Sunday, March 14, 1999

Xavier gets chance to step up one level

Top-seeded UConn, crowd waiting today

Enquirer contributor

Xavier coach Melanie Balcomb appears at a press conference Saturday with Nikki Kremer and Nicole Levandusky.
(AP photo)

| ZOOM |
        STORRS, Conn — Xavier finds itself at one of women's basketball's epicenters, a place where sellout crowds shake the court and all the trappings, from ushers to scalpers, suggest it's big-time.

        As the Musketeers take on Connecticut in the second round of the NCAA Mideast Regional (9 p.m.) at Gampel Pavilion, coach Melanie Balcomb can see the future.

        “I can tell (university officials) about my vision, talk with all the passion,” Balcomb said, “but I couldn't have a better example to show them what we could be.”

XAVIER (8) vs. UCONN (1)
  • When: 9 p.m. today
  • Where: Storrs, Conn.
  • TV: ESPN2
  • Records: XU 24-8; Connecticut 28-4
        Balcomb was an assistant at Providence in the early 1990s, just as UConn coach Geno Auriemma was building this tower of power.

        They were recruiting the same players — Balcomb nearly snatched Jen Rizzotti, point guard for UConn's unbeaten national championship team of 1995, away from Auriemma. Providence, in '93, was the last Big East team to beat UConn in the league tournament.

        “You could see back then the way things were being done here, that it was ahead (of its time),” Balcomb said. “They had the resources, the commitment. You could see the program was treated with respect. Things like having ushers at the games.”

        Xavier sells out its 2,000-seat building only occasionally; the Huskies sell out every game at 10,000-seat Gampel, but in her third season at Xavier, Bal comb is making strides. The Musketeers (24-8) got the school's first-ever NCAA Tournament victory Friday night, an 85-71 victory over Florida International. Tonight, they take on the Huskies (28-4), ranked fourth in the nation, seeded first in this regional.

        UConn has reached the elite five years in a row and shows no signs of slowing down this March. The winner of tonight's game advances to the regional semifinals — at the University of Cincinnati — next week.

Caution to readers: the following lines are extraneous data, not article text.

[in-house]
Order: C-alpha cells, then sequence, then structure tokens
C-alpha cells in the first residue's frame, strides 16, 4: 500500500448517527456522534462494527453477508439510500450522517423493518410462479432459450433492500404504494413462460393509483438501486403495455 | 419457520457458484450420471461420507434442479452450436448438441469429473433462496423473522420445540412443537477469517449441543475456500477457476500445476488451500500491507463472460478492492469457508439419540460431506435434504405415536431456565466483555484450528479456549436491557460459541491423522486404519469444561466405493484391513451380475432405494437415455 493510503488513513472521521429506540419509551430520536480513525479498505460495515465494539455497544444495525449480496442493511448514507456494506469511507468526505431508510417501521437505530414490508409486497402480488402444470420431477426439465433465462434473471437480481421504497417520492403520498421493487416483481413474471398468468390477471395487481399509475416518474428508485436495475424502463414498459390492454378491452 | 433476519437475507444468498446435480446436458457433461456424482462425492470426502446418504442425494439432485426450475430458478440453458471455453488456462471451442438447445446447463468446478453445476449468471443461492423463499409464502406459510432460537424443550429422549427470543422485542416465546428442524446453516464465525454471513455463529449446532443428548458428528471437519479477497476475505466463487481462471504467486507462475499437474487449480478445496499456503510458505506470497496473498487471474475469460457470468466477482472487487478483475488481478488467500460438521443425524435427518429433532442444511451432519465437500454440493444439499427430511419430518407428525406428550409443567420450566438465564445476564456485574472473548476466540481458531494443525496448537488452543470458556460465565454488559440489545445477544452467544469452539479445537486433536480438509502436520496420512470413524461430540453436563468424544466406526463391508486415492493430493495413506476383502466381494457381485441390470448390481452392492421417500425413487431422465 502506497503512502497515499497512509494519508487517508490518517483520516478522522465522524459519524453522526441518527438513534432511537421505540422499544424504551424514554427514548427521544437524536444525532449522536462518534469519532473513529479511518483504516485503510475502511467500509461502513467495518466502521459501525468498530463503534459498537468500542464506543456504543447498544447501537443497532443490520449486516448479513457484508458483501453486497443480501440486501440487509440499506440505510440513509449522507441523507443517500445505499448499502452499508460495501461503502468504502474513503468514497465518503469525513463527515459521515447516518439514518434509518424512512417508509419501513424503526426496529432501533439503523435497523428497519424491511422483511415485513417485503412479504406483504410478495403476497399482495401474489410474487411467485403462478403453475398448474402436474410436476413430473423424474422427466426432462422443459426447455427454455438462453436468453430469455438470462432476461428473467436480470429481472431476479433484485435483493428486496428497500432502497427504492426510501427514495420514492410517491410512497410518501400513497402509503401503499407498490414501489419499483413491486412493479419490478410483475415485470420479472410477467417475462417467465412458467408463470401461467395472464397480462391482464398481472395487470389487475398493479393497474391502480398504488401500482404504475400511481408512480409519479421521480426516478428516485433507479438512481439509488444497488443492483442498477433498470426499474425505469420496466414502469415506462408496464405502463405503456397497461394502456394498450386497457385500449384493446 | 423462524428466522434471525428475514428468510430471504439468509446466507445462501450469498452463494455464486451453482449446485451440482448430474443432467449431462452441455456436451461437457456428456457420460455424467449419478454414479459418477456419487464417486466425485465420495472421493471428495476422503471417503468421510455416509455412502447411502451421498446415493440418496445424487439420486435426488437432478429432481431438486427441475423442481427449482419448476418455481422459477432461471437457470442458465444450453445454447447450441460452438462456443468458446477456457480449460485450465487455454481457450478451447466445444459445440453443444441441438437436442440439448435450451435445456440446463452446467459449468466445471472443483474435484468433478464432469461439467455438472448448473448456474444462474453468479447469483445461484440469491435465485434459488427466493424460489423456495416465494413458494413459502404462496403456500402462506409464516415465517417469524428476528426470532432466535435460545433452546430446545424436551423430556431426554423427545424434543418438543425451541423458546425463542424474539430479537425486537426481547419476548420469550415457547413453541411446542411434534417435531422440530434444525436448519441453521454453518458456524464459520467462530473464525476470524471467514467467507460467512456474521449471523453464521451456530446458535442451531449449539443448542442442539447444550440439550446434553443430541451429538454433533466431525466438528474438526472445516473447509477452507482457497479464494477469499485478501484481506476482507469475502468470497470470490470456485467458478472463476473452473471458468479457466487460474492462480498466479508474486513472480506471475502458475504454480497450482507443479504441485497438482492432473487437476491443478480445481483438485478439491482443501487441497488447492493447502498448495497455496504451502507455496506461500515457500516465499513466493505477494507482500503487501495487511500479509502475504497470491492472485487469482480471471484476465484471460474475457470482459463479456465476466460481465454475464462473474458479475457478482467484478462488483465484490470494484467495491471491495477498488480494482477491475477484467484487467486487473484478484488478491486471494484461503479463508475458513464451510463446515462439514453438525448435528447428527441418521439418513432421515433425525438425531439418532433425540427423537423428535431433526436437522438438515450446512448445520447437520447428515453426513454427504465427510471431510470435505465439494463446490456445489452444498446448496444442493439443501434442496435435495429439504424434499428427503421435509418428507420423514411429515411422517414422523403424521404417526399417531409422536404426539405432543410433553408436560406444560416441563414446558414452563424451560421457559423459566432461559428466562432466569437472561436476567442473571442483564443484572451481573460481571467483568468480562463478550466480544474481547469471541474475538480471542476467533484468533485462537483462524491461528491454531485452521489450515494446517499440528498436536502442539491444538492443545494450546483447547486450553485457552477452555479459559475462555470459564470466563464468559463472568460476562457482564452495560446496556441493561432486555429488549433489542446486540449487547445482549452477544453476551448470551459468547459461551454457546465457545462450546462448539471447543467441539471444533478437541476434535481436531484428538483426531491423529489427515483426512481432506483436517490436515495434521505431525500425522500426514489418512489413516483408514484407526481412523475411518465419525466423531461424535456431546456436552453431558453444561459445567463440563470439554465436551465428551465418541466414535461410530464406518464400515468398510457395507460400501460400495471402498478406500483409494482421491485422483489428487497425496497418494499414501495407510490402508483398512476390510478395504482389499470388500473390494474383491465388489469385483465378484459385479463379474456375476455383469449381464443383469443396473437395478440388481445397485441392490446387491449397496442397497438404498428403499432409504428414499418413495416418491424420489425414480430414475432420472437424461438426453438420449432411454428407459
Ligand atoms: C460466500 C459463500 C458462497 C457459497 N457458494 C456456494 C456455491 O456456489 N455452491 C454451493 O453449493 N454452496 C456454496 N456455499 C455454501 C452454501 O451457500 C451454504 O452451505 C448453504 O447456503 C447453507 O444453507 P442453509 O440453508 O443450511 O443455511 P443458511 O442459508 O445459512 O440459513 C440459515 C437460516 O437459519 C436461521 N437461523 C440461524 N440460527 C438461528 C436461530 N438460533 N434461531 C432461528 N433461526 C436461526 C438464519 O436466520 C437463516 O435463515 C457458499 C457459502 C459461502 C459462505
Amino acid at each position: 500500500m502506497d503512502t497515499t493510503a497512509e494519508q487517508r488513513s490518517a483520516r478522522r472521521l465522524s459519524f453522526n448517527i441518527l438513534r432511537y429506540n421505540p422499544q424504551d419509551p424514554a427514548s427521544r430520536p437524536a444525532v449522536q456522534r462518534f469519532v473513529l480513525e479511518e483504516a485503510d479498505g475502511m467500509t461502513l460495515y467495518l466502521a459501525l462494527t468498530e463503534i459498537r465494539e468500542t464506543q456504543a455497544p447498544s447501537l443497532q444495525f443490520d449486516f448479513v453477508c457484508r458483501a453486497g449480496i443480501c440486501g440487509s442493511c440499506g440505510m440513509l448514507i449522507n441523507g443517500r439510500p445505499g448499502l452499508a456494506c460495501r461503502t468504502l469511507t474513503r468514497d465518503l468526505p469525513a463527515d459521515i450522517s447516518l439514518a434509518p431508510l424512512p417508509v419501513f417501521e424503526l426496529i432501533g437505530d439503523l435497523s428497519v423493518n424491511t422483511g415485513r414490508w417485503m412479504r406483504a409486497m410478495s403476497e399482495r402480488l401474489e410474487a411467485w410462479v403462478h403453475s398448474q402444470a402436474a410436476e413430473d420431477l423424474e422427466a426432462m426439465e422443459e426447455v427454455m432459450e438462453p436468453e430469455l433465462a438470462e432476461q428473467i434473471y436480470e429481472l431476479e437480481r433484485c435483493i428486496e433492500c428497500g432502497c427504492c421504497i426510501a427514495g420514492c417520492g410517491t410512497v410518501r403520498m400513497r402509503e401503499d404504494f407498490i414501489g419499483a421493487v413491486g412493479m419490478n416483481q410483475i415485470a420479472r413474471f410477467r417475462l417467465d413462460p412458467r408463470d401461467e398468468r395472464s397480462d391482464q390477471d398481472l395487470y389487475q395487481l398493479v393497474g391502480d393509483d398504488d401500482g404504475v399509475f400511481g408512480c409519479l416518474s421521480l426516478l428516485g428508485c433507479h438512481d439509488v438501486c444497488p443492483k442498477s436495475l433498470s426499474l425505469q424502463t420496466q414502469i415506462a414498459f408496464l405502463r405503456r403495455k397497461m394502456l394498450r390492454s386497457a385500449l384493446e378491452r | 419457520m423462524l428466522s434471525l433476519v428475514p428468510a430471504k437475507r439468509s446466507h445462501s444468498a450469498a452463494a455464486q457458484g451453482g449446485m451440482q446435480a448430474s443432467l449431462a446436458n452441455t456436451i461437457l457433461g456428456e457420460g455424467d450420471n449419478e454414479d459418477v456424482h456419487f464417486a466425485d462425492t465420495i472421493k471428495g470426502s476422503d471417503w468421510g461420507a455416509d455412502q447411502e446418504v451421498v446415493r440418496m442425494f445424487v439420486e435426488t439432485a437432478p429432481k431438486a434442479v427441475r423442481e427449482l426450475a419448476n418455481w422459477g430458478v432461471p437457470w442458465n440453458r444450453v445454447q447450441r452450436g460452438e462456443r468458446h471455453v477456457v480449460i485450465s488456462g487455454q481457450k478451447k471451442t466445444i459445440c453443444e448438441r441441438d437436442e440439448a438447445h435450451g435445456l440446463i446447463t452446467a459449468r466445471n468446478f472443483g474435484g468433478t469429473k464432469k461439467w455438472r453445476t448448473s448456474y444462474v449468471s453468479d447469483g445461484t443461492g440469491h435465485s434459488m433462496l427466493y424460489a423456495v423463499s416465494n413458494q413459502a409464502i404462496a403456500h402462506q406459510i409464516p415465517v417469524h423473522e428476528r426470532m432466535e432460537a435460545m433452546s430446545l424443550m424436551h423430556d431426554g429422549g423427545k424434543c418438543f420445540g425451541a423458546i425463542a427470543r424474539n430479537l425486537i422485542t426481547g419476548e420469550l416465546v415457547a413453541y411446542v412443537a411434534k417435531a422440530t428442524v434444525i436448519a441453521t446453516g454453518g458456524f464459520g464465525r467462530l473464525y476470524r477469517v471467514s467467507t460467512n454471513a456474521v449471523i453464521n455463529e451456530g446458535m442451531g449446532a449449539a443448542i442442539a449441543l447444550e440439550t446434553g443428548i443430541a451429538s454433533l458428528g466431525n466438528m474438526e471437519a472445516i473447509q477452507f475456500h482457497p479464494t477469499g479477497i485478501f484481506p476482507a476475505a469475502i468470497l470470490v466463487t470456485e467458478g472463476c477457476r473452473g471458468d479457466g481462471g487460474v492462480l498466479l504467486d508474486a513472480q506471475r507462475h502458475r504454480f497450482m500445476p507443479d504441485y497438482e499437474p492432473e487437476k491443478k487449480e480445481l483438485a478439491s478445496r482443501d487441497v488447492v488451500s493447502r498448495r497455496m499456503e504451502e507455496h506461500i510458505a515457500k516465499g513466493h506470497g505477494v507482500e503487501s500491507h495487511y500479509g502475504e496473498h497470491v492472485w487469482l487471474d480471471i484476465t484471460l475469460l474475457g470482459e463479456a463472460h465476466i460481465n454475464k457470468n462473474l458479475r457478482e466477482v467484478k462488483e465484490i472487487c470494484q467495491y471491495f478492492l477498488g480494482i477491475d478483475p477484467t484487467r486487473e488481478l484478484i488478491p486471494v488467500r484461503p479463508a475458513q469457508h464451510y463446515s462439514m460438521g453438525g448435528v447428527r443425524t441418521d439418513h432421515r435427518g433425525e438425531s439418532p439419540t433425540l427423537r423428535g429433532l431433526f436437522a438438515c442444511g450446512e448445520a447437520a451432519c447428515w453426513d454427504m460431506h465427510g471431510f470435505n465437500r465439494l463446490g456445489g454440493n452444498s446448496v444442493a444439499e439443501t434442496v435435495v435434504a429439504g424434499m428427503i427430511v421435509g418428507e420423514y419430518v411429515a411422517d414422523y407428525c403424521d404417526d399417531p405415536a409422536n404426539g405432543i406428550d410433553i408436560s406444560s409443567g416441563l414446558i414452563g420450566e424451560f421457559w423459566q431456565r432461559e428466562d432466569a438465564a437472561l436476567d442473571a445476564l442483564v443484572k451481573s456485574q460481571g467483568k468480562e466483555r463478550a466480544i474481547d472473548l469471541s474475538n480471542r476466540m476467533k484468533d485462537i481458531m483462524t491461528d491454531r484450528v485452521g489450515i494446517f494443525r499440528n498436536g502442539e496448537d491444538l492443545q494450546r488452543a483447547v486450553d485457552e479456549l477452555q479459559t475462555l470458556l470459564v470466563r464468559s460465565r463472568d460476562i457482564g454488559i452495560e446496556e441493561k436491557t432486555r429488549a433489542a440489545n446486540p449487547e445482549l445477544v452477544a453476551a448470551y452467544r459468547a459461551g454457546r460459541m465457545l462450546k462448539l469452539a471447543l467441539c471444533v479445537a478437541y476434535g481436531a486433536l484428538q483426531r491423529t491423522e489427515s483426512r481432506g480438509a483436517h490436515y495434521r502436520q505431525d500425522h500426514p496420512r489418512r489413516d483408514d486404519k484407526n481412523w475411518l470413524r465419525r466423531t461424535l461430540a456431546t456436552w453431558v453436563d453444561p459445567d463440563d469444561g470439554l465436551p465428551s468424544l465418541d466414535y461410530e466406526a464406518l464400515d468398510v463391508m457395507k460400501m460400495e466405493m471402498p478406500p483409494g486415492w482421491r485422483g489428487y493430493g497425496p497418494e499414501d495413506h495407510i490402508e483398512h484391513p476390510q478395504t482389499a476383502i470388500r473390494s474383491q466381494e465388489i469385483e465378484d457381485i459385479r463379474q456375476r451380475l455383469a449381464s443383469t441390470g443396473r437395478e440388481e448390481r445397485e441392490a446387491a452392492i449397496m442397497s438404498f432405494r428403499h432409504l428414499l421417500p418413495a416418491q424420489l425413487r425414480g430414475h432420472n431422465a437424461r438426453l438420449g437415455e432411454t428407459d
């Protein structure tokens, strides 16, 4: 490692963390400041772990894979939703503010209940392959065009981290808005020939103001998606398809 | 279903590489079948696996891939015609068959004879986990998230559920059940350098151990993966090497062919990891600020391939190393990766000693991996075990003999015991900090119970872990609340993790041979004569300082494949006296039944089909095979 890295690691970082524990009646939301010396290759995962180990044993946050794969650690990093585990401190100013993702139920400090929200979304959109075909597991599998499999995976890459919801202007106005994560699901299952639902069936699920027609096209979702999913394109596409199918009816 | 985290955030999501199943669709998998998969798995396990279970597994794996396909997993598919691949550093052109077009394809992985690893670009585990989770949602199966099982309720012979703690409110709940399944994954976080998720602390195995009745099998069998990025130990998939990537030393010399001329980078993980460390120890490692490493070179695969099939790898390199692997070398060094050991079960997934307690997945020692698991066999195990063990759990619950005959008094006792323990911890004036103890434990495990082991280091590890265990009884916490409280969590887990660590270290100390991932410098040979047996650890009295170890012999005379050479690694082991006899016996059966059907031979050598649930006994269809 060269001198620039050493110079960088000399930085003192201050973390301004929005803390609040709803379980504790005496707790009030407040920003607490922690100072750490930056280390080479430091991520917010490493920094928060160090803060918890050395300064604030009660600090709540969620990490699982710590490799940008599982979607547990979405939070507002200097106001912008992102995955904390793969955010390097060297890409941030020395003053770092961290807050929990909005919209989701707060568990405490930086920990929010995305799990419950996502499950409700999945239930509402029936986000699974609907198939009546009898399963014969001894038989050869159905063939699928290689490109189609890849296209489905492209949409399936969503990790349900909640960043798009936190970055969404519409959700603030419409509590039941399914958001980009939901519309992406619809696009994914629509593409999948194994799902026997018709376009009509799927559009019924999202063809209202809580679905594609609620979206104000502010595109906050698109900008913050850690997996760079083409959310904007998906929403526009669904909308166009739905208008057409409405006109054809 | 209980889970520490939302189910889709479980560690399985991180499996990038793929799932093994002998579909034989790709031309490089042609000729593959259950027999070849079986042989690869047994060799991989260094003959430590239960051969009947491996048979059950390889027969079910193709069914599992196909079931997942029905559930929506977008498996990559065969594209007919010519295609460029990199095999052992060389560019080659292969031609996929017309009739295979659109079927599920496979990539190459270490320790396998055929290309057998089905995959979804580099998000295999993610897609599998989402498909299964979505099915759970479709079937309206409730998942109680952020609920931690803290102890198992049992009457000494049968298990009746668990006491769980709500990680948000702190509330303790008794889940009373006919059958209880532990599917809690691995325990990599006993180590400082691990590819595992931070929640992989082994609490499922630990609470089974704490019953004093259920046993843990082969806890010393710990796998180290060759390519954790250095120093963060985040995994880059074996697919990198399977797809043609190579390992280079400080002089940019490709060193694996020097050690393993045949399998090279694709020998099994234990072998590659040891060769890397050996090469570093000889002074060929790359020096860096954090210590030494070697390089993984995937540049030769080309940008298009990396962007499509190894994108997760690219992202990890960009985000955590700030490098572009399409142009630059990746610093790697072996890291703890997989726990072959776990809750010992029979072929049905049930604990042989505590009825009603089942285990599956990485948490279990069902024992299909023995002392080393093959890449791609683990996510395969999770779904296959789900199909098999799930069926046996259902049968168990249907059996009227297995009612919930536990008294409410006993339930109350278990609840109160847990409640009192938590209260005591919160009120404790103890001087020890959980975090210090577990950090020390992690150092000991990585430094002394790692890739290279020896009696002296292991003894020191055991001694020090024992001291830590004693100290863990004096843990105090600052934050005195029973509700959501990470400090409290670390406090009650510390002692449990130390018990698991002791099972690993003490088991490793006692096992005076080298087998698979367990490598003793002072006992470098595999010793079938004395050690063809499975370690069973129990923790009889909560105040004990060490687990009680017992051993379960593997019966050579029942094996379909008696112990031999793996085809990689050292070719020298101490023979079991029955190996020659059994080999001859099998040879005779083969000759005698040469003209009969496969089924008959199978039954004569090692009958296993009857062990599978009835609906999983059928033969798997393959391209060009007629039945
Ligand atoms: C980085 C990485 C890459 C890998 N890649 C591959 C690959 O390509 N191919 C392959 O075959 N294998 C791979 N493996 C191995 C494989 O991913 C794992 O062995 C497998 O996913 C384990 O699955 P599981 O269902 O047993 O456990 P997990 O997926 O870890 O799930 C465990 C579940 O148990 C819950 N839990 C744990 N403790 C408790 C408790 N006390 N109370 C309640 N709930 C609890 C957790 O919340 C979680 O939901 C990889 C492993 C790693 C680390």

“When we made the Sweet 16 for the first time (in 1991), I remember that was one of the most exciting times I've ever had here at UConn, except for our national championship,” Auriemma said, “so I can imagine how Xavier would feel if they made it for the first time. I've been there.”

        While visitors to UConn are enchanted by visions of what they want to be, success depends on losing that deer-in-the-headlamps look very quickly.

        The quickest way for Xavier, which will begin playing in its own new arena the year after next, to put itself prominently on the national map would be to pull the miracle tonight — beat 'em and join 'em.

        The obstacle is huge, but, then, so is the opportunity.

        “This is the chance of a lifetime,” said senior Nikki Kremer, “if we can represent ourselves well, we'll get respect.”

        Said sophomore guard Nicole Levandusky: “If we can win, we can show that we're not some fluke team that made the NCAAs.”

        Xavier will try to play UConn's game, depending on rebounding and running. “They're an aggressive team,” Auriemma said, “and aggressive teams are usually good teams.”

        Kremer's poise and ballhandling will be critical against UConn's relentless pressing and trapping, and Levandusky, who scored 23 against Florida International, must force UConn to respect the perimeter game.